Under the language of Article Fifth of the will, Dr. Stirling was not given specifc securities, and he was not given one-half of the adjusted gross estate. He was given whichever of two 'amounts' was the greater: $500,000, or (the amount of) one-half of the adjusted gross estate, defined as consisting of the 'amount' of the gross estate passing under the will, valued at the date of death, less the 'amount' of certain debts and expenses. Both the reference to the 'amount of my gross estate' and the reference to the 'amount' of debts and expenses clearly are to amounts expressed in dollars, and both are the essential and only elements in determining the 'adjusted gross estate,' necessarily identifying it as an amount in terms of dollars rather than property. The testatrix's gift to her husband of 'whichever of the following amounts shall be the greater' thus falls into place. She gave the greater of two amounts: one-half of the dollar value of her adjusted gross estate valued at death, or $500,000. This to us is the plain sense of the language used by the testatrix. She gave her husband a general legacy.1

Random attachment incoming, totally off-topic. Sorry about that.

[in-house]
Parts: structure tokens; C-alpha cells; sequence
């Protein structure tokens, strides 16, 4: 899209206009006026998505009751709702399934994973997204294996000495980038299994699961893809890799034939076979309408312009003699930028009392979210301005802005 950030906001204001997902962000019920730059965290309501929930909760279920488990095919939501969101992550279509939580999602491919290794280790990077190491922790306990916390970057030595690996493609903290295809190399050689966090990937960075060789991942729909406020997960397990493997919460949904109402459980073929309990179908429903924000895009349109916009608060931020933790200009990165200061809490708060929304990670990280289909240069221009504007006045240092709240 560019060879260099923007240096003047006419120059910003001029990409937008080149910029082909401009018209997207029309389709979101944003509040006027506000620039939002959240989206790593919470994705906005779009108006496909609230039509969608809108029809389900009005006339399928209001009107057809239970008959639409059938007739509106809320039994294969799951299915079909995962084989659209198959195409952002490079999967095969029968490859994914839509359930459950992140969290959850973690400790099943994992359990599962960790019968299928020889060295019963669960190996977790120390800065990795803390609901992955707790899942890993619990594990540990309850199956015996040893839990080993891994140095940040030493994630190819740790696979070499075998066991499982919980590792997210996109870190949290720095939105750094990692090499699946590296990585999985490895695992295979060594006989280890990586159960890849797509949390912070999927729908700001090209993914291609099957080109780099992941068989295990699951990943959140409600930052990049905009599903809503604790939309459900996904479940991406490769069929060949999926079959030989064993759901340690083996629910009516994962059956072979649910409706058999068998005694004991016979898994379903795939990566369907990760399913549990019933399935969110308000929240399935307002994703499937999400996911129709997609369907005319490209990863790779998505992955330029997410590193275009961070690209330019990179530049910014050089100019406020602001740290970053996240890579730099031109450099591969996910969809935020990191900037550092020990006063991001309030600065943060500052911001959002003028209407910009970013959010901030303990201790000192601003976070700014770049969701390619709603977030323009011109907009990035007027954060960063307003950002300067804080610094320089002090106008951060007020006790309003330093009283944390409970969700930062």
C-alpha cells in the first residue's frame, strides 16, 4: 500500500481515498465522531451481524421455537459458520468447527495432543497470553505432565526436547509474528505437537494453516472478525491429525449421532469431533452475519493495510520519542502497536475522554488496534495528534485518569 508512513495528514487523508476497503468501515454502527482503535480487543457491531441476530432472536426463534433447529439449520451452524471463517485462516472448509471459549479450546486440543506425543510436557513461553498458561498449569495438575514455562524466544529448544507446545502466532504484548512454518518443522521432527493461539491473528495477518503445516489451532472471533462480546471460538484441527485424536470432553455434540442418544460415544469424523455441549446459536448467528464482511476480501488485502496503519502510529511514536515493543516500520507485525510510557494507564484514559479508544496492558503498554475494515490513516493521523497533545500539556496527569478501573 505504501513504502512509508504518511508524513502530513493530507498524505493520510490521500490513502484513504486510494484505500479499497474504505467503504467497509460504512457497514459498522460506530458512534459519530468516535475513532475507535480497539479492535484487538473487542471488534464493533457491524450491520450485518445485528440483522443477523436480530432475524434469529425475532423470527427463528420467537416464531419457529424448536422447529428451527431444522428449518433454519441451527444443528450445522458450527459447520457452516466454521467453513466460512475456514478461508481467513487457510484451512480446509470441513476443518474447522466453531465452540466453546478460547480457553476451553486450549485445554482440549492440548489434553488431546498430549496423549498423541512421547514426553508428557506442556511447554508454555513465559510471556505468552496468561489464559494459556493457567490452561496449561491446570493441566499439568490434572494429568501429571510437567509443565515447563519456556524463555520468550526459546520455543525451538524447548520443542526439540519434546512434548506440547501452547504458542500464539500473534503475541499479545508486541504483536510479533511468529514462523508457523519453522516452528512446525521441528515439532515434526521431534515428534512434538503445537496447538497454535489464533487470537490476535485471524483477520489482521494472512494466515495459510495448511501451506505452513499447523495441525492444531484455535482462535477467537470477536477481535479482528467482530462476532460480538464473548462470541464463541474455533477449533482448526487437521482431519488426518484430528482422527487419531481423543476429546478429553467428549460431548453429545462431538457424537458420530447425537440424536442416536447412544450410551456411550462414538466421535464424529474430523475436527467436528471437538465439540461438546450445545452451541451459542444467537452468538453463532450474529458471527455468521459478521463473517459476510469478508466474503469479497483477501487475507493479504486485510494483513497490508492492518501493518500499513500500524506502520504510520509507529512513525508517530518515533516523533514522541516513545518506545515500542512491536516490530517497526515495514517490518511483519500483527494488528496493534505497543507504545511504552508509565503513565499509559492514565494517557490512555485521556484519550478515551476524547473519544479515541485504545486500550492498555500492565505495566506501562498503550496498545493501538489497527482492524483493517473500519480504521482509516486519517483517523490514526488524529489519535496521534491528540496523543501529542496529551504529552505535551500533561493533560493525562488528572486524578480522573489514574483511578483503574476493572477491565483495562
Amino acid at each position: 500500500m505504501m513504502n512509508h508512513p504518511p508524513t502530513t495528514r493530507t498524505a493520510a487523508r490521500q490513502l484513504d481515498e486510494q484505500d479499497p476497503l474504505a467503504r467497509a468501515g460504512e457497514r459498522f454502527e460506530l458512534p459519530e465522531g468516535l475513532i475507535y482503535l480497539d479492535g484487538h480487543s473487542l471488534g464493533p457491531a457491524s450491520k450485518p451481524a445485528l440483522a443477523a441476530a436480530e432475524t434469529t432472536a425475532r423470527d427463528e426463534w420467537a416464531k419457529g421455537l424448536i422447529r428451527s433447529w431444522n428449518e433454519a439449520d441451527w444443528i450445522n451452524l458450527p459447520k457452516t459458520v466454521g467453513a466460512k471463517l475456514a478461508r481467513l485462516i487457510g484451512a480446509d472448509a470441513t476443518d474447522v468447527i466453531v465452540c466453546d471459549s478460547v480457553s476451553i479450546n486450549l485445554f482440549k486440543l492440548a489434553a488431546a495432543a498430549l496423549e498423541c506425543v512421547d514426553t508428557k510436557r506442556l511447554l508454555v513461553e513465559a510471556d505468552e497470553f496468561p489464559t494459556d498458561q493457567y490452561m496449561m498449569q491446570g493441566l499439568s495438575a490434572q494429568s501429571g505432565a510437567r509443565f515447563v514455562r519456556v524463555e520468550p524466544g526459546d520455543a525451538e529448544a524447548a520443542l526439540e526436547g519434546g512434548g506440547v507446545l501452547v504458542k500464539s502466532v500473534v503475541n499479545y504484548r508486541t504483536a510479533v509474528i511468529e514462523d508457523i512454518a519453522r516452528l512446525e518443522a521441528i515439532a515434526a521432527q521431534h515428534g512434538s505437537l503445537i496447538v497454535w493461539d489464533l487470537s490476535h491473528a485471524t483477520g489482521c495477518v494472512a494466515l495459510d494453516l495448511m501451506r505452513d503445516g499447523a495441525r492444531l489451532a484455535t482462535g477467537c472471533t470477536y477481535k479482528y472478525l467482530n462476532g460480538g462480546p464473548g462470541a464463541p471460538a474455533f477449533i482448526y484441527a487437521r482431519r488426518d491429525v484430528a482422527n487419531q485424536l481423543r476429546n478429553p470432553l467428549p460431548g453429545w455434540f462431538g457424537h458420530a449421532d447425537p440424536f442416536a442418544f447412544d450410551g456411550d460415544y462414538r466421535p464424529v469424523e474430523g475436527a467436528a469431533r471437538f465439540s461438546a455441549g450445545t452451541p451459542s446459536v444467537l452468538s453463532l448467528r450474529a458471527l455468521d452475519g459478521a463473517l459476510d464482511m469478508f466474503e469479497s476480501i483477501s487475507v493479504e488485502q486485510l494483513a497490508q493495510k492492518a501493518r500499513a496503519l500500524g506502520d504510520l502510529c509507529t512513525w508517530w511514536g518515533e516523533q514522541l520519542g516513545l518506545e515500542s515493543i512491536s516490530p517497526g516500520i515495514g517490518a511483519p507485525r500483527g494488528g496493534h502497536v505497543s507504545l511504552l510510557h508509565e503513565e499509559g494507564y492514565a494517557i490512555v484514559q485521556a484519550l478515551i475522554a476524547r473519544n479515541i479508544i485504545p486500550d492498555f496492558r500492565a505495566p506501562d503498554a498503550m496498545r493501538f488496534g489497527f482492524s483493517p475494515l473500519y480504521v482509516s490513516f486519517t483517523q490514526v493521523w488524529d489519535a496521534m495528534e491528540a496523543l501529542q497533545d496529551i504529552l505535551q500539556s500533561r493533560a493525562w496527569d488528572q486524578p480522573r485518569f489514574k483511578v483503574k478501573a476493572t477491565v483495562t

So construed Article Fifth can give Dr. Stirling no right to share in net income from, or net increments to the value of, undistributed assets during the period of administration. Nor is there any other provision of the will purporting to give him such an interest. In the absence of such a provision, these items are properly distributable to those who take the residue of the estate. See 6 Page on Wills 424 et seq. (Bowe-Parker Rev. 1962). Dr. Stirling was not named as a residuary legatee and has no right to share in the residuary estate.